Human Rights and the Foreign Policy of Great Powers
Publication Year: 2008
Many foreign policy analysts assume that elite policymakers in liberal democracies consistently ignore humanitarian norms when these norms interfere with commercial and strategic interests. Today's endorsement by Western governments of repressive regimes in countries from Kazakhstan to Pakistan and Saudi Arabia in the name of fighting terror only reinforces this opinion. In Just Politics, C. William Walldorf Jr. challenges this conventional wisdom, arguing that human rights concerns have often led democratic great powers to sever vital strategic partnerships even when it has not been in their interest to do so.
Walldorf sets out his case in detailed studies of British alliance relationships with the Ottoman Empire and Portugal in the nineteenth century and of U.S. partnerships with numerous countries-ranging from South Africa, Turkey, Greece and El Salvador to Nicaragua, Chile, and Argentina-during the Cold War. He finds that illiberal behavior by partner states, varying degrees of pressure by nonstate actors, and legislative activism account for the decisions by democracies to terminate strategic partnerships for human rights reasons.
To demonstrate the central influence of humanitarian considerations and domestic politics in the most vital of strategic moments of great-power foreign policy, Walldorf argues that Western governments can and must integrate human rights into their foreign policies. Failure to take humanitarian concerns into account, he contends, will only damage their long-term strategic objectives.
Published by: Cornell University Press
Title Page, Copyright
Writing a book does a lot to one’s own humanity. In my case, I have been personally stretched and challenged through the comments and encouragement of many colleagues, family members, and friends along the way. Most of the contributions that led to this book, I owe to them. Any mistakes, I claim for my own. ...
Introduction: Human Rights and Foreign Policy
The conventional wisdom in international relations is that human rights matter little, if at all, in the foreign policy of great powers, especially when that policy involves strategic endeavors like the war on terror. U.S. behavior since 9/11 seems to reflect this belief. ...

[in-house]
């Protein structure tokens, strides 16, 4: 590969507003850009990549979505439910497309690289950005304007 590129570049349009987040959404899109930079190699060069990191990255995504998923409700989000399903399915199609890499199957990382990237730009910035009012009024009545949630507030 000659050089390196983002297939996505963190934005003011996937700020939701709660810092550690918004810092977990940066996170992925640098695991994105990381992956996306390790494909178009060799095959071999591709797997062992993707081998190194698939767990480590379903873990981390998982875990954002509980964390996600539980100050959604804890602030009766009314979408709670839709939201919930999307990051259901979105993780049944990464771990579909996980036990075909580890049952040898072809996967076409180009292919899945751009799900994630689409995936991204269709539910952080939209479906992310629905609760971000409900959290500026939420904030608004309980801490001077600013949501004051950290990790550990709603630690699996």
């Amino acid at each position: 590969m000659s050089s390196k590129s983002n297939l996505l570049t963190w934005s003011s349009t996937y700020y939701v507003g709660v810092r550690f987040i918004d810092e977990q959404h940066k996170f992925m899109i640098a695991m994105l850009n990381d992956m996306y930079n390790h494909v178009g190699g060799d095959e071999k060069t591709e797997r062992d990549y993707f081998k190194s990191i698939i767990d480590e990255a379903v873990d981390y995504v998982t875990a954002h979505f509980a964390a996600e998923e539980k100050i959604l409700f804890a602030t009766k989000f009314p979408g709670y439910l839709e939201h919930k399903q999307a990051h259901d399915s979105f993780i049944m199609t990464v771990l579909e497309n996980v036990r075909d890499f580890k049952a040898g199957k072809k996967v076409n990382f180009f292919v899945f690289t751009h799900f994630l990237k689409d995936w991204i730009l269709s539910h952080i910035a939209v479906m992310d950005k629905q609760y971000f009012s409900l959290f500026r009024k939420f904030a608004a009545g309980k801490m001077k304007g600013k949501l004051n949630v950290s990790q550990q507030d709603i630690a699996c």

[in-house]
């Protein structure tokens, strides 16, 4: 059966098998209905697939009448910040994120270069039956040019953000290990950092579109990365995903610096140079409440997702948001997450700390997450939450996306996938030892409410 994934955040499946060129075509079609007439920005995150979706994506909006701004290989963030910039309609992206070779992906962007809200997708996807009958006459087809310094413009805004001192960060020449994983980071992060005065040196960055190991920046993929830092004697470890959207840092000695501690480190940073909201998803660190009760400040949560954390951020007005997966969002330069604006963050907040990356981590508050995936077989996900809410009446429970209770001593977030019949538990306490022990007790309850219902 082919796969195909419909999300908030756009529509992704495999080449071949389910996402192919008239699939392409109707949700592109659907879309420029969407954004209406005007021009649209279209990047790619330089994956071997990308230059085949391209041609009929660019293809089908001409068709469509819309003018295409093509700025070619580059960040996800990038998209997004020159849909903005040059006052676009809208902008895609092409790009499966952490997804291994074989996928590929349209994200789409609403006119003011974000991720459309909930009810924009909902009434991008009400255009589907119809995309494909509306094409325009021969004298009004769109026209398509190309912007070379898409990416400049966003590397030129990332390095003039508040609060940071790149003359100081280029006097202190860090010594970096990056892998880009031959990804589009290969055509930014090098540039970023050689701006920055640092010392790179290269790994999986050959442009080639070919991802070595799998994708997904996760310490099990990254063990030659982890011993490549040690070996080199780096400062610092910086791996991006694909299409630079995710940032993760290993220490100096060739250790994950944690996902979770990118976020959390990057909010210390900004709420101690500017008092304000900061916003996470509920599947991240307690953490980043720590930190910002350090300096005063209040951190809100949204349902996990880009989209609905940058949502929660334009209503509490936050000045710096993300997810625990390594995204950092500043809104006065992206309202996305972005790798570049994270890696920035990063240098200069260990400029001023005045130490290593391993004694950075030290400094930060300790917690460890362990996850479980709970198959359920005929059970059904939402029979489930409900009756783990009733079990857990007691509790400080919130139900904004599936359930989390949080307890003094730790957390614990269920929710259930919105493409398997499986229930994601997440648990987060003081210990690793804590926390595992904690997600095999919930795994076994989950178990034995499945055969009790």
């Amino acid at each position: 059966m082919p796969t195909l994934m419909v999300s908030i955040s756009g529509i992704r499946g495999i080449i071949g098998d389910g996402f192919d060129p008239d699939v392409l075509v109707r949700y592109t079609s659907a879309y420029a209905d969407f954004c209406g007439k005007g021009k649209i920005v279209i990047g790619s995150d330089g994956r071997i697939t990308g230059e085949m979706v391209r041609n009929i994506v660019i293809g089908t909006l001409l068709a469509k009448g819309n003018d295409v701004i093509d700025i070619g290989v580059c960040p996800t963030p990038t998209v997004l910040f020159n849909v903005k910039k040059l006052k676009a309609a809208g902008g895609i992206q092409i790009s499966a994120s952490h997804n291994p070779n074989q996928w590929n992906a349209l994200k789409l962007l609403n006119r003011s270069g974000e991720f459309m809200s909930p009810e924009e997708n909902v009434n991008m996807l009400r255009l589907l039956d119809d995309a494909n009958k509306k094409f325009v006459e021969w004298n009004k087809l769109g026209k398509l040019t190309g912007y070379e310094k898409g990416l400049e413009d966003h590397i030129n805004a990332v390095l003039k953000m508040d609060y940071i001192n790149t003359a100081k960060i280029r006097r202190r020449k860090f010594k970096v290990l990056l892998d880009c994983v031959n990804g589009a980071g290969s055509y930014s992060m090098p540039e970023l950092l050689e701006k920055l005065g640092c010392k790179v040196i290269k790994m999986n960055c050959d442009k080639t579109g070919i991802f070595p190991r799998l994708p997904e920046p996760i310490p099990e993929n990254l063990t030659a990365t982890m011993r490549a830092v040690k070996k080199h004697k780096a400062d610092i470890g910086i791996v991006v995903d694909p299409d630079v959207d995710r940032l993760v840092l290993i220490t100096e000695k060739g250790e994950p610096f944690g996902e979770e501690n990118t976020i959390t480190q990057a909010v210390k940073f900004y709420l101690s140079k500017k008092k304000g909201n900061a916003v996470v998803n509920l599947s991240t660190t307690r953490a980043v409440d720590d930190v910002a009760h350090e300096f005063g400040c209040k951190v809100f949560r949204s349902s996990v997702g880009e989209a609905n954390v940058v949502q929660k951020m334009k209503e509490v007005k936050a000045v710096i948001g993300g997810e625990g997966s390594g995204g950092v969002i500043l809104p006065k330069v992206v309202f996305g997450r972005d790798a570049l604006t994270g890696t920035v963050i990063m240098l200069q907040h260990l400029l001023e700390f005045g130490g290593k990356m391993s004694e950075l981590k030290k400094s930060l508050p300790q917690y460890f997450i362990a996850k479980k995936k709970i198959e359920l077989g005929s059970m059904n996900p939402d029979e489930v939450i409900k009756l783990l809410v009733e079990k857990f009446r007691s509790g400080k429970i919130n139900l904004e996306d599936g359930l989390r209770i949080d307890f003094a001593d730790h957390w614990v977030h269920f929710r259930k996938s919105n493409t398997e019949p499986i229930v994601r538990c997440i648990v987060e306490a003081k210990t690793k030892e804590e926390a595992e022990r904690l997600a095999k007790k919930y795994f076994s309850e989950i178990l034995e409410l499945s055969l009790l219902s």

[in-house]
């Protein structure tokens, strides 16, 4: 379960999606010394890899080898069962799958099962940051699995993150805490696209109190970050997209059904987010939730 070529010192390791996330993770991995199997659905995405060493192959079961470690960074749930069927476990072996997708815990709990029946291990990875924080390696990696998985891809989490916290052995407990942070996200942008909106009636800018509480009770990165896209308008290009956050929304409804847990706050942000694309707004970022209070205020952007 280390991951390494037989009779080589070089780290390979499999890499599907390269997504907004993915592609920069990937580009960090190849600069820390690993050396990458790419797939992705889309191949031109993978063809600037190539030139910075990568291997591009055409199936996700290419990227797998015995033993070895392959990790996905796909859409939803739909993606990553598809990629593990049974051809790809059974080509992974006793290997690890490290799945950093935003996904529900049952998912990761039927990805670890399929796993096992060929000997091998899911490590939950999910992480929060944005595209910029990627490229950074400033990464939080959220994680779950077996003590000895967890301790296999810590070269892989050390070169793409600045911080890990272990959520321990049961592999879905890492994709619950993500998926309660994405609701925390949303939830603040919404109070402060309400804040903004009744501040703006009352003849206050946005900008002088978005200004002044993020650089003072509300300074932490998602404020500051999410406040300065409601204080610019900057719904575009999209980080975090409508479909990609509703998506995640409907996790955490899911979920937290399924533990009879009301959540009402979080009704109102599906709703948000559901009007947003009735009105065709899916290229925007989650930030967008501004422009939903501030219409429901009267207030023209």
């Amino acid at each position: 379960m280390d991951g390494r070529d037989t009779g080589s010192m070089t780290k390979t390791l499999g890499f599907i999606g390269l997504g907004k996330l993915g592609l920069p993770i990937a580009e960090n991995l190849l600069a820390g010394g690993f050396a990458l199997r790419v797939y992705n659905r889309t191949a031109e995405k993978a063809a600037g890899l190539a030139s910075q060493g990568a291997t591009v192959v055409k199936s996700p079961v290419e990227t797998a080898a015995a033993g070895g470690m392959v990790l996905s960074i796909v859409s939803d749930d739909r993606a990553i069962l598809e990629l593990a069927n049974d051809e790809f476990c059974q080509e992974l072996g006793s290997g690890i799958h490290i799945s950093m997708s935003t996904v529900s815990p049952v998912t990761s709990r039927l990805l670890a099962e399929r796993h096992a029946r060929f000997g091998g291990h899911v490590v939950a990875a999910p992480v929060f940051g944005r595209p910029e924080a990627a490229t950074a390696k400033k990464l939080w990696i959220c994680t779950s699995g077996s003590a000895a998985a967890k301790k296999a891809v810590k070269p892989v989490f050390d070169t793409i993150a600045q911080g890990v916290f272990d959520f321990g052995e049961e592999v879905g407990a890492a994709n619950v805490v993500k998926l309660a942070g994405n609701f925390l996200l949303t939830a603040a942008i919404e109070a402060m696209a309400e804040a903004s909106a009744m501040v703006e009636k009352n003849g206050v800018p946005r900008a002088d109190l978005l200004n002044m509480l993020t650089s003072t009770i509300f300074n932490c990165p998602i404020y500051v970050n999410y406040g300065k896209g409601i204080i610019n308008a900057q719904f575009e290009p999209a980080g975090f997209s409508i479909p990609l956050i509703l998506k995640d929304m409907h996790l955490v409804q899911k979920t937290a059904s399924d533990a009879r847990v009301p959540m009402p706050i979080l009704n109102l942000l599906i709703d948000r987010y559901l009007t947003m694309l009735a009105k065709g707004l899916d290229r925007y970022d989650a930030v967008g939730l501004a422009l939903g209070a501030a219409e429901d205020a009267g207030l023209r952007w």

Humanitarianism and Commitment Termination
Democratic states sometimes terminate commitments to strategic partners. Why does this occur? In my effort to answer this question, I specifically draw on three approaches to international politics: realism, institutionalism, and humanitarian norms—this being a hybrid liberal-constructivist framework. ...
 Suffering Christians in British-Ottoman Relations
Throughout most of the nineteenth century, Russia stood as a leading strategic challenger to Great Britain’s foreign policy goals. For Britain, this competition revolved around India, the center of its global empire. In this context, the Balkans and the broader issue of the integrity of the Ottoman Empire took on special meaning for London. ...
 Torture and Summary Execution in U.S.–Latin American Relations
Guided by the goal of avoiding “another Cuba,” the foreign policy experts in the United States moved Latin America to the top of the list in Cold War planning after Fidel Castro’s 1959 revolution. Security assistance (military grants, sales, and training) became the primary tool in Washington’s arsenal for achieving this end.1 ...
 Apartheid in U.S.–South African Relations
Cold War perceptions dominated patterns of U.S. engagement in postwar southern Africa. Not surprisingly, U.S. pledges of trade privileges, economic aid, and export promotion assistance to countries in the region came with expectations. ...
 Human Rights and Vital Security
This chapter focuses on humanitarian norms in cases where partners are believed to be especially vital, contrasting decisions by the United States to terminate aid to Turkey, Guatemala, and El Salvador with Washington’s preservation of military assistance to South Korea, the Philippines, and Greece. ...
 The Implications of Enforced Humanitarian Norms
Most international relations scholars assume that human rights matter very little in the foreign policy of great powers. This book demonstrates that such assessments are too pessimistic. The prominence of humanitarian concerns in the strategic commitments of Great Britain and the United States, two of the greatest powers in history, ...